WWYD – schoolboys

My son’s class is allowed to order pizza from the local kosher pizza place on Rosh Chodesh. This is not something that the school arranges, but something that they have to organize on their own. Usually they decide together and a phone call goes out to all of them to bring money to school so they can enjoy the pizza / poutine the next day.

Last week apparently there was a phone call that went out to everyone in the class except for 3 boys, one of whom was my son. The boy who did the calling just decided not to call these 3 kids for reasons that he had not wanted to explain.

These 3 boys came to school without pizza money. By the time they realized that they had been excluded it was too late for them to go home or call home to get money, and they ended up demoralized and sad, eating their “boring” lunches in the cafeteria while the rest of the class yummed it up in the classroom.

When they asked the boy who arranged it all why he didn’t call them, his answer was “I just didn’t”. In my book, this was mean. Why deliberately exclude these kids? The boy had the numbers for the whole class, he has called here before many times for the same reason.

My son doesn’t want me to do anything. He didn’t even want to complain to his rebbe / teacher. But he was very hurt. WWYD?

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27 responses to “WWYD – schoolboys

  1. lady lock and load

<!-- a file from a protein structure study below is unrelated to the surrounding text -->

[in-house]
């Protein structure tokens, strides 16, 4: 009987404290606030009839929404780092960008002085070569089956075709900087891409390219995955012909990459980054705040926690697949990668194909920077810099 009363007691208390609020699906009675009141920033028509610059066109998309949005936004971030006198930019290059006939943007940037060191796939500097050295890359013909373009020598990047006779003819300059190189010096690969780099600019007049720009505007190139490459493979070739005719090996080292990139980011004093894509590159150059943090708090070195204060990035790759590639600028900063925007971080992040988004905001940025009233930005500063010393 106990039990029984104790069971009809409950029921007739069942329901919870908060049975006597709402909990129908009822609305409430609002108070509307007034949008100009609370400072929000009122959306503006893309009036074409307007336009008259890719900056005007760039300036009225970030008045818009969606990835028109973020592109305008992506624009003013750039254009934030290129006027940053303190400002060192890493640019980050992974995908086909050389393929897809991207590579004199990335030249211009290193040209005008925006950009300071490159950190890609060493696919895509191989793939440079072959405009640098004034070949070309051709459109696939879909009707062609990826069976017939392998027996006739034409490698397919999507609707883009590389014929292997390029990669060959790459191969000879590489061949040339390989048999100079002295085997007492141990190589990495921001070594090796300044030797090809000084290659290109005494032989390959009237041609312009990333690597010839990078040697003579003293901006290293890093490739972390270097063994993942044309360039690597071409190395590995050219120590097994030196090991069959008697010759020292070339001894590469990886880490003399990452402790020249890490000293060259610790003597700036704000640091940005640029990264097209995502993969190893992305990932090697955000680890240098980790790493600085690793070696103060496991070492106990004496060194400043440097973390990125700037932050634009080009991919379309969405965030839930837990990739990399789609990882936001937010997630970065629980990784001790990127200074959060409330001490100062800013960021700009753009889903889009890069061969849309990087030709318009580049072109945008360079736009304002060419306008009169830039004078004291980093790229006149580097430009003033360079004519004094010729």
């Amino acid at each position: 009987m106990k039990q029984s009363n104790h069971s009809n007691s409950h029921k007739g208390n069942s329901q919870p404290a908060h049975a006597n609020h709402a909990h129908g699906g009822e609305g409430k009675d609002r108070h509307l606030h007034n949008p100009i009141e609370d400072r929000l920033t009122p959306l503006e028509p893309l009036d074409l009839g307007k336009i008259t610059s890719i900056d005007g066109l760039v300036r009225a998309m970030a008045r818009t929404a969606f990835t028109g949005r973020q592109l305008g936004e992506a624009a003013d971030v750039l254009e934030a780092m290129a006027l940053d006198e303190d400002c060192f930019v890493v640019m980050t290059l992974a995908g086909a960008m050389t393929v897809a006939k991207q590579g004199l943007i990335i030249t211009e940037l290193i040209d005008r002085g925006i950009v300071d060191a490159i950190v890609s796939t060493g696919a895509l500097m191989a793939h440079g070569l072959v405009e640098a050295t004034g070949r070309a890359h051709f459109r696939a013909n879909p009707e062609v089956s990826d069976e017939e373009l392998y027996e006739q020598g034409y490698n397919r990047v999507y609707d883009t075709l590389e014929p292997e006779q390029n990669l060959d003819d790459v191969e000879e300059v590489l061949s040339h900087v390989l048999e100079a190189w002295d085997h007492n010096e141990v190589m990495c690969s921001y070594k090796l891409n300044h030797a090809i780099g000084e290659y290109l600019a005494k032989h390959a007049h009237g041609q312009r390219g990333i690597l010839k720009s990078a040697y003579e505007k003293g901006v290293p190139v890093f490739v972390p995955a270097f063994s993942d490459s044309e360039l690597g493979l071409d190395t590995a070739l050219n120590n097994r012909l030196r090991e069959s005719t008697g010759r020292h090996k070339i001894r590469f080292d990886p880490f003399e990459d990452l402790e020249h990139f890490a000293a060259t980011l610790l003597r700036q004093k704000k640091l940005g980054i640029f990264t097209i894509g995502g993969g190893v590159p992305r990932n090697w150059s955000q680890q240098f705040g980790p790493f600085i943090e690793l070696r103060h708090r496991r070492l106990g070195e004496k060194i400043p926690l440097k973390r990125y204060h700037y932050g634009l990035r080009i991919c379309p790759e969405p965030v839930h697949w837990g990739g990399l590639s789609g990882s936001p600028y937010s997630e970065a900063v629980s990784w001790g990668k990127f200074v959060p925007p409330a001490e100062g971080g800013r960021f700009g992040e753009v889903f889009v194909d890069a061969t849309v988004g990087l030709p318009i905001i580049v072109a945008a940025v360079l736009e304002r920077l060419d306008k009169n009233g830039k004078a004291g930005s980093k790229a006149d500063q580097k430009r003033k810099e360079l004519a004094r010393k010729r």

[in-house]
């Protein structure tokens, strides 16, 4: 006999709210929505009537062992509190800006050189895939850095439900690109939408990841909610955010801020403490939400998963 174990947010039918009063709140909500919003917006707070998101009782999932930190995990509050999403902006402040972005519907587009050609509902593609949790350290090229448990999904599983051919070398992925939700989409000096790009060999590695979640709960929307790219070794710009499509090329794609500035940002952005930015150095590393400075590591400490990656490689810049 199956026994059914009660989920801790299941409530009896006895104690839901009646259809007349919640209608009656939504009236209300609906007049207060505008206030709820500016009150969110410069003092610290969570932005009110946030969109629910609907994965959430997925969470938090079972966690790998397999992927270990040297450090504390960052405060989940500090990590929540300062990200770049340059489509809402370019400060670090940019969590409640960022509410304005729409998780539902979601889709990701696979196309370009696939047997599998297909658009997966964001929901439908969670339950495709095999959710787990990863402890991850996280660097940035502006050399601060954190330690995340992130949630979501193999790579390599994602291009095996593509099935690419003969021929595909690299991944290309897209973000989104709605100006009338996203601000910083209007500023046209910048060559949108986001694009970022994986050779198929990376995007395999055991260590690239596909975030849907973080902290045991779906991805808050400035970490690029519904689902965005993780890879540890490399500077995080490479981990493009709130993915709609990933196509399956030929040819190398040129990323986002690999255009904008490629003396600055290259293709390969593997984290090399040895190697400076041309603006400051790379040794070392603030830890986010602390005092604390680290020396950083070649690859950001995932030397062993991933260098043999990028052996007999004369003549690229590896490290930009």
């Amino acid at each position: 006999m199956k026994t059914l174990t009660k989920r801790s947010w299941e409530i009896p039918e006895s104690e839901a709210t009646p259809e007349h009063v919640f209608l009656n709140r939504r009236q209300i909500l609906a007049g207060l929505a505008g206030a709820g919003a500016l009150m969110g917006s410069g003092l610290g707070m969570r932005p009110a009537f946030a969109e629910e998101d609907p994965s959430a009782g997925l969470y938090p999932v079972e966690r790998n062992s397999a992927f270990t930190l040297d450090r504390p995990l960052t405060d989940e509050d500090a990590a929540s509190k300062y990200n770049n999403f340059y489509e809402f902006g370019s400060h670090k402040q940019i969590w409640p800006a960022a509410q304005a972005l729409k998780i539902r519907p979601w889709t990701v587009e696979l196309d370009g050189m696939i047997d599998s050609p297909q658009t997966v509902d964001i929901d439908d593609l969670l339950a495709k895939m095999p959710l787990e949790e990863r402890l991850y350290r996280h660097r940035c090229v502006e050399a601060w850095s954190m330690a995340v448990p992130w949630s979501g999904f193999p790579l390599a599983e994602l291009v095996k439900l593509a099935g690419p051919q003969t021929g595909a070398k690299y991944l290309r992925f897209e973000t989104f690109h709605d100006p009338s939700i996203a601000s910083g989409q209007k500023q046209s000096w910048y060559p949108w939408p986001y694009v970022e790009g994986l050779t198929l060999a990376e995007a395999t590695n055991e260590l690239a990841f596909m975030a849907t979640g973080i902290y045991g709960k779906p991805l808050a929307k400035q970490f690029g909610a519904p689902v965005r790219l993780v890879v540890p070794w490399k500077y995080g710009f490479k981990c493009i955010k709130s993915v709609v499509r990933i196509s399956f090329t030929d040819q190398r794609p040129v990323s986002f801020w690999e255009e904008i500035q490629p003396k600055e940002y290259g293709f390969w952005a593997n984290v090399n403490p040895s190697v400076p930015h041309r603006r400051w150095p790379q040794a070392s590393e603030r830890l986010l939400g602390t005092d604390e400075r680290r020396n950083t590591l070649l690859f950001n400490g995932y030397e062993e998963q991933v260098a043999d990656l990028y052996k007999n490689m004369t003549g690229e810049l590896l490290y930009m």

Leave it. Your son doesn’t want you to do anything, you should do what he wants. Otherwise he will not confide in you about the other hurts in his life for fear mama bear will want to come to the rescue.
    On the other hand, you can take him out for a pizza supper to make up for that! can’t hurt! 🙂

  2. What LL&L said. Interfering could make it worse.

  3. This is serious (passive aggressive) bullying. I would say especially if your son is under 10 or so and the same kid usually makes the phone calls (IOW it may happen again) make a major scene. If son is older, and if it’s unlikely to happen again, maybe let it go.

  4. I’ll look at this as a longtime teacher.

    You have to decide what’s the issue. The previous posters say ‘it’s about your son’. I say ‘it’s about education, about Torah, about what values are allowed/promoted/tolerated in a Torah environment.’ What this kid did was against our simple and basic values of how to treat other people with dignity. It was against our basic value of community. I’m sure he didn’t think in those terms; but the message should be properly transmitted.